Rollie Massimino stunned the New Jersey Nets and relieved Villanova University yesterday when he rejected an offer of a pro contract that reportedly would have made him one of the five highest-paid coaches in the National Basketball Association.
He decided early yesterday morning after all-night talks with the Nets. Club President Bernie Mann had announced Tuesday that Massimino was ready to sign a contract reportedly worth $2.1 million over 10 years.
But Massimino made his own announcement about 7 a.m. yesterday, just hours before the Nets were to hold a press conference to announce who would replace Stan Albeck, who left to coach the Chicago Bulls. The Nets canceled the press conference and a team spokesman said the club will begin reassessing options today.
"I felt it was in the best interests of my family, Villanova, our players and Jake Nevin," Massimino said in a statement released by the university. "The decision was very trying and very tiring."
Nevin, Villanova's long-time trainer, has Lou Gehrig's disease.
A Villanova spokesman said Massimino went home and slept all day after making his statement and was not available for comment.
Massimino's lawyer, Jerold K. Levien, said that Massimino had reached "a handshake agreement" with the Nets last weekend. "What turned the tide," he told The New York Times, "were segments of the transaction that we felt the Nets were changing. They were changing the deal on things like fringe benefits and a life insurance program and certain other items. Mr. Massimino felt he was being put in a position of renegotiation. That, coupled with his deep feelings for Villanova, made the difference."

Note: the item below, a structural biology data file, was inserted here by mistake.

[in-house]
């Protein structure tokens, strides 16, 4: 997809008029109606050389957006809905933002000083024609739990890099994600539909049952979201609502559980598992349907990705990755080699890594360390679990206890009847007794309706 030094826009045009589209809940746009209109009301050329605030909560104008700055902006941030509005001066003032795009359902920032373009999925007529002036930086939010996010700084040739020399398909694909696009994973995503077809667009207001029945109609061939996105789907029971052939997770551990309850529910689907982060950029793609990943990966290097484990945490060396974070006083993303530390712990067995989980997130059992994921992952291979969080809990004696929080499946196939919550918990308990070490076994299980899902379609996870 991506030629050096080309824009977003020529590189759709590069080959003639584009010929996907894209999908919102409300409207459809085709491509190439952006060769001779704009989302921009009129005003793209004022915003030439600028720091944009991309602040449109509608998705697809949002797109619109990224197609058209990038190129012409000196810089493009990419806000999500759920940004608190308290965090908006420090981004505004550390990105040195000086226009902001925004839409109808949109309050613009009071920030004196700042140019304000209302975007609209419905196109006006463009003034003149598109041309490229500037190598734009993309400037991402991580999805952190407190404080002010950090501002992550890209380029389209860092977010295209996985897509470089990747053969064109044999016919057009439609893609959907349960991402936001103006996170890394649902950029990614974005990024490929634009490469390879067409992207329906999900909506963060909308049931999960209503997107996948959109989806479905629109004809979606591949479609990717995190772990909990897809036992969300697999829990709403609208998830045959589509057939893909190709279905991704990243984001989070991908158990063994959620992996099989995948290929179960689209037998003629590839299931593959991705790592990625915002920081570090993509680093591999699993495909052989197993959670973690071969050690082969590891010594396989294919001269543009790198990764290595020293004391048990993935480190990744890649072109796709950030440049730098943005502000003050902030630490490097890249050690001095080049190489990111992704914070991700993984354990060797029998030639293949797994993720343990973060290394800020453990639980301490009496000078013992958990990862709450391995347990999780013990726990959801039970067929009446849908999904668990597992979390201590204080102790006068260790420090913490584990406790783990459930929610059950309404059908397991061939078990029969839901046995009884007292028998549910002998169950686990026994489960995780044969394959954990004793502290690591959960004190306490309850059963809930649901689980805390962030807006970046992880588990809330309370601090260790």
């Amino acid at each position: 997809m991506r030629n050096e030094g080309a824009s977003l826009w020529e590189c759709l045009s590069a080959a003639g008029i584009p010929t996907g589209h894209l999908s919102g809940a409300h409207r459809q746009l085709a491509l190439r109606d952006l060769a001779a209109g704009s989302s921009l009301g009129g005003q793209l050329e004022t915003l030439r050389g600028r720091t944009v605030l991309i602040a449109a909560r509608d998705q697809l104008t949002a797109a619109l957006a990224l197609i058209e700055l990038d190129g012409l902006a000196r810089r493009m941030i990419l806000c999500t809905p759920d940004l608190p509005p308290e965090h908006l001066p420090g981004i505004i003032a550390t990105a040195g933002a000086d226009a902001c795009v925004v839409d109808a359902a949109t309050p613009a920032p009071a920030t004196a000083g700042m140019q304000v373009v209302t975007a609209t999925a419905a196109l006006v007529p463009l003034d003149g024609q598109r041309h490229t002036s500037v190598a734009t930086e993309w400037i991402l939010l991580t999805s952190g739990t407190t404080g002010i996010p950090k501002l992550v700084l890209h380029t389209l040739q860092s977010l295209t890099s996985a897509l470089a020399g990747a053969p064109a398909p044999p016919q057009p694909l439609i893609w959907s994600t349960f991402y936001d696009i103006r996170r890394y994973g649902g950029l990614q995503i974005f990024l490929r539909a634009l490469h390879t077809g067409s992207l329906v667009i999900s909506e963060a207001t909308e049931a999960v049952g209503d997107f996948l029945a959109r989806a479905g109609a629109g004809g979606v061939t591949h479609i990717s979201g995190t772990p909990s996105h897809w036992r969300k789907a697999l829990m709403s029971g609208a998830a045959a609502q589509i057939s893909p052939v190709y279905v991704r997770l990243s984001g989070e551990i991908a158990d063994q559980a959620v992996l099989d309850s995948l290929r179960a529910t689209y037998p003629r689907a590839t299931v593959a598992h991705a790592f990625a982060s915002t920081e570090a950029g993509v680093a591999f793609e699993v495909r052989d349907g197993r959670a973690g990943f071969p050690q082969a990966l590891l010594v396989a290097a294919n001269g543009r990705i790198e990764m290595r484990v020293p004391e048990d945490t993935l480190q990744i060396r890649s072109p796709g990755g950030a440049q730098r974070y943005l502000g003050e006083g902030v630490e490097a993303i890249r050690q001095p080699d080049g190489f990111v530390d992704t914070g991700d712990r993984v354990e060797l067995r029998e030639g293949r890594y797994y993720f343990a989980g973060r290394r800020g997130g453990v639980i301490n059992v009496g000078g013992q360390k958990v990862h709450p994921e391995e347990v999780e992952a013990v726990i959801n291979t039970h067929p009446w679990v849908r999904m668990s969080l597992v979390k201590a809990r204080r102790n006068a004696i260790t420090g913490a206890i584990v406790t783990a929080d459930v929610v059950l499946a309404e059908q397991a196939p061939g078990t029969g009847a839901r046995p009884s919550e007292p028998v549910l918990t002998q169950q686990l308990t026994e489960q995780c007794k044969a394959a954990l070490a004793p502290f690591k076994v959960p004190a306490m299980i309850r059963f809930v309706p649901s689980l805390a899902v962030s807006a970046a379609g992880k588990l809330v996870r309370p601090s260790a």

"We're back to square one again," Mann told the Associated Press. "He was our No. 1 choice. It certainly is disappointing."
At Villanova, there was rejoicing over his return for a 13th season. He has a 228-137 record there and won the NCAA championship last season. He is to sign a contract next week, but Athletic Director Ted Aceto would not disclose terms.
Most of Massimino's players at Villanova believed he would leave. "From everything we read and heard, he was gone," guard Harold Jensen said. "We're just overjoyed. It was a tremendous contract . . . It tells you a lot about him."
Many Villanova players planned to celebrate last night. The team, after an emotional meeting at Massimino's home Monday night, met in his office yesterday to await his decision. He was greeted with hugs.
"I'm surprised, but Coach Mass always tells us people come before business," sophomore forward Mark Plansky said. "He would have been secure for the rest of his life, but he would have broken ties he believed in. The price was too high. It was a decision from his heart, not his wallet."